Sleep is one of the most underrated aspects of health. Our society is seemingly constructed on the “sleep when you’re dead” mantra which is so wrong it’s not even funny. With enough sleep deprivation over the long term … living by that mantra might result in an early realization of it’s end.
We all want to be healthy, and a crucial part of being healthy is ensuring that our bodies, minds, and muscles get the recuperation they need to rebuild systems, build memories, and grow stronger through the process of sleeping.
Getting a good night sleep can be a rare thing for most people. Here’s three things that could be prime culprits that are scuttling your efforts to get good sleep.
Sleep Killer #1 – TV
Many people use relaxing infront of the TV as a way to unwind, and fall asleep. Aside from making it hard to get to bed on time, with the temptation to watch one more show, TVs emit blue light and can kill your quality of sleep.
Blue light is similar to that of the sun. So while your body is designed to wake and fall asleep according to the rising and setting of the sun, blue light tricks the body into waking up, when it should be falling asleep. Blue light blocks melatonin production, which is a crucial hormone that helps the body fall asleep. Reduced melatonin leads to restless sleep, and morning drowsiness1https://sleep.org/articles/is-it-bad-to-watch-tv-right-before-bed/.
In no case is watching TV in bed a good idea if you’re looking to get a good night’s sleep.
Sleep Killer #2 – Your Cell Phone
Just like your TV, your cell phone emits blue light. As discussed above this blue light inhibits melatonin productions, and therefore makes it hard to get to sleep. Beyond the blue light, your phone is a source of hormonal interaction. Each like on FaceBook, each favorite on Instagram, or retweet on Twitter is a source of dopamine and excitement. The need to continually refresh in search of the next hit will take it’s tole on how long you take to fall asleep. Even using the new blue light filters hasn’t been proven to prevent the harmful impact on your sleep2https://www.wired.com/2017/03/uncertain-science-behind-phones-blue-light-dimmer/.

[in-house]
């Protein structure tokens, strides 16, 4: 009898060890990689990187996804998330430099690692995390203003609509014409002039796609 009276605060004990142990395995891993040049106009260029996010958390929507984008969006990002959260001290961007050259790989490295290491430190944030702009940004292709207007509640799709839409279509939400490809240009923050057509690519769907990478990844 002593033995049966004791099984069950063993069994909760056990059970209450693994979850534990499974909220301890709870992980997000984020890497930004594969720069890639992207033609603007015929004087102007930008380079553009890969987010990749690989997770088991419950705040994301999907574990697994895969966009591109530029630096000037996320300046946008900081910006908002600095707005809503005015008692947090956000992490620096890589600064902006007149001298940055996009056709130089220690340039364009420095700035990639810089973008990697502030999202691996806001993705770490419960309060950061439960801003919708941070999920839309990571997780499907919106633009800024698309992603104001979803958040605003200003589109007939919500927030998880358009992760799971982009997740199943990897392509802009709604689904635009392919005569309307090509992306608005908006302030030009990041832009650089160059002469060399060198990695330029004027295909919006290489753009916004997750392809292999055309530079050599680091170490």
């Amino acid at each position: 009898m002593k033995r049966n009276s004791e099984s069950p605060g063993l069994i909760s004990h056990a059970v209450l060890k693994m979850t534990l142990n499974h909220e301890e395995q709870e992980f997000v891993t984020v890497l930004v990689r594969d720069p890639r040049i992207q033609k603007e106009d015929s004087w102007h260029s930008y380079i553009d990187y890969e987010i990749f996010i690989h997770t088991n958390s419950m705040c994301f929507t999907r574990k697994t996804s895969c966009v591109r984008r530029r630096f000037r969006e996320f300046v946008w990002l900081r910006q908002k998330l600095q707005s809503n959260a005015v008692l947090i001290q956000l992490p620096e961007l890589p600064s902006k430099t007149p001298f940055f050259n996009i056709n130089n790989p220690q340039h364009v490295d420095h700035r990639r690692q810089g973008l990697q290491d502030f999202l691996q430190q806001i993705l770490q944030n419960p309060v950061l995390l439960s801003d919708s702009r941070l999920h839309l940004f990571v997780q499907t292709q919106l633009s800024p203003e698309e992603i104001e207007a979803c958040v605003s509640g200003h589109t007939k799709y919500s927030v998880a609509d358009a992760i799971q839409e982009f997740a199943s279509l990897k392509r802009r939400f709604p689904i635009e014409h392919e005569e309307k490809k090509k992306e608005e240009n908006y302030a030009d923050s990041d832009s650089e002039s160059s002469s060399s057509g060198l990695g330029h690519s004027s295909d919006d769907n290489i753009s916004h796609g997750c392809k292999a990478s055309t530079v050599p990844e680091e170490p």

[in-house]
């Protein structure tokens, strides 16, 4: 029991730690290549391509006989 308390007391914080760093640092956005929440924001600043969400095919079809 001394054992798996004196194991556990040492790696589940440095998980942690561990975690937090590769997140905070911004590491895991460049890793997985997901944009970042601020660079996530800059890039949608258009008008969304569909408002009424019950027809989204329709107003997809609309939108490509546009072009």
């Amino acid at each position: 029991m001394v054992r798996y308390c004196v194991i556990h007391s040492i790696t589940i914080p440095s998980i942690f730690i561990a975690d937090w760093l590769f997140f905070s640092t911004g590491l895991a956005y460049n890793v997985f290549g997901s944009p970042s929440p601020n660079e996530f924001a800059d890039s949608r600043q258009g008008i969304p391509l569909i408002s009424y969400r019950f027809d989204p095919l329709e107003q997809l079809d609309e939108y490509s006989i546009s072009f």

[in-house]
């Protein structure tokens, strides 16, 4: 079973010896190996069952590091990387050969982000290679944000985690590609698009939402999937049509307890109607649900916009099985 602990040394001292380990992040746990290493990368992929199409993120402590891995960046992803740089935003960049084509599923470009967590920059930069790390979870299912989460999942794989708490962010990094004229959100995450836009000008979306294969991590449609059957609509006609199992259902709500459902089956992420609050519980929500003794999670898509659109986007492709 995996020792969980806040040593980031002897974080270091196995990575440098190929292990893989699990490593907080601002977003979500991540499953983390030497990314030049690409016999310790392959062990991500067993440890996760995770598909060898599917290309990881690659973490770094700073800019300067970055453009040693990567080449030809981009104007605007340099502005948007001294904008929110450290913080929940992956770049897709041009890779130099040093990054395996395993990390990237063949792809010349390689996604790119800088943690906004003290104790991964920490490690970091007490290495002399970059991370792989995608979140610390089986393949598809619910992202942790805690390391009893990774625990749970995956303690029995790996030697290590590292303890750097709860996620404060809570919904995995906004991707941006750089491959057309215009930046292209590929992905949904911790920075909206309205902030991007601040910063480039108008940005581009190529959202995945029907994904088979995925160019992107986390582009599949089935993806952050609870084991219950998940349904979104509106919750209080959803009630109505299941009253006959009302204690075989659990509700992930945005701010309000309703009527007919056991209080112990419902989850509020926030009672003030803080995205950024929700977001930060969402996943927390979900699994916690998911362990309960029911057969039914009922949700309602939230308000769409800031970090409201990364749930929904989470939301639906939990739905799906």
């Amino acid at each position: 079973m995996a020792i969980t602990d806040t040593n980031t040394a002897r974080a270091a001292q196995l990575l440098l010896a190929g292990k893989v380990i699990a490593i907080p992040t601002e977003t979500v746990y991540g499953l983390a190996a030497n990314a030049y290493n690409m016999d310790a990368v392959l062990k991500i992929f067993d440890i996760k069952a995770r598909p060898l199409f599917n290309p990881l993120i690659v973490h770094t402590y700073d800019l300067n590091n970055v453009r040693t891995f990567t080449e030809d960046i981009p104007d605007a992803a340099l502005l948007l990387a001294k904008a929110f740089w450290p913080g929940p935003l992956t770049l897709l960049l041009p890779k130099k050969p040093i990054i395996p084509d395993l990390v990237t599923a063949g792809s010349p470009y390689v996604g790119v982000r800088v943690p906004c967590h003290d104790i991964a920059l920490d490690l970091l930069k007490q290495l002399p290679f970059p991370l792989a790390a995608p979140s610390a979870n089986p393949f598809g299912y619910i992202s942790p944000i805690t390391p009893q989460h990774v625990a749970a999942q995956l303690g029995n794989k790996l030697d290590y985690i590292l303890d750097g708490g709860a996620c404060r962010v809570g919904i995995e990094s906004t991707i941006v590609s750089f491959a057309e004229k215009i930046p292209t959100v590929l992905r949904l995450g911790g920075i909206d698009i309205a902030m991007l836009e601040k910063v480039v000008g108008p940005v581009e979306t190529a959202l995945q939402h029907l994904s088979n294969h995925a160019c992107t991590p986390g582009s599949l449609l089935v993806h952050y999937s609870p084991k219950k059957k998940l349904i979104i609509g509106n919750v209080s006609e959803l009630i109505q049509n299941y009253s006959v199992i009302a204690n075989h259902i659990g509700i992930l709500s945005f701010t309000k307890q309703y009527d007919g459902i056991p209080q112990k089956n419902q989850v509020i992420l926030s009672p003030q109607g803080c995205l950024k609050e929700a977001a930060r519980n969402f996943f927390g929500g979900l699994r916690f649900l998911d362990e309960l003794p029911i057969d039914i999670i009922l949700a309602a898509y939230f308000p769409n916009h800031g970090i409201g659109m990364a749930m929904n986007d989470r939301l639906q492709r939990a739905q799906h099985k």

Another reason your cell phone can inhibit a quality night sleep is the ability for audio alerts to seriously affect your sleep cycles while you sleep. Pulling you from deep into shallow sleep for the silliest of reasons. The constant alerts chirping from our phones can lead to hypervigilence3https://www.verywell.com/hypervigilance-2797363, a condition normally associated with PTSD.
Most health professionals will tell you, you shouldn’t sleep with your cellphone in the room. Leave it outside on a side-table in the hall or in the kitchen.
Sleep Killer #3 – Alcohol
Contrary to popular belief, while alcohol may help you “get to sleep” it will in the long run actually inhibit your ability to sleep deeply, and therefore eliminate the possibility of getting high quality sleep.
Drinking alcohol before sleep leads to increased delta-wave brain activity. Delta-waves are often associated with increased drowsiness and leads to restorative sleep. Good, right? Well, here’s the rub. There’s another wave that’s stimulated by alcohol pre-bed, alpha-waves4http://time.com/3671777/drinking-sleep/. Alpha-waves are normally only active while the body is awake. Thus the activity of both waves leads to disrupted sleep and messes with the circadian rhythm.
Not only does alcohol interrupt your circadian rhythm5https://sleepfoundation.org/sleep-topics/how-alcohol-affects-sleep, it also can block your REM(Rapid Eye Movement) sleep patterns for sleeping deeply. Less REM sleep means a less restful and restorative sleep6https://www.healthambition.com/effects-of-alcohol-on-sleep.
While most in health and fitness see alcohol as a touchy subject. Some feign it and say it’s evil, others don’t feel it should be demonized. Regardless of your view, if you choose to imbibe, realize that it’s going to hurt your sleep that night. If you imbibe frequently, start to look at how many night’s sleep are being impacted by the habit. Might be worth weaning down, or dare we say … eliminating.
Next week we’ll look at 5 ways you can significantly improve the quality of your sleep each night, and what benefits you’ll see above feeling rested. For more information on healthy living sign up for our weekly newsletter.
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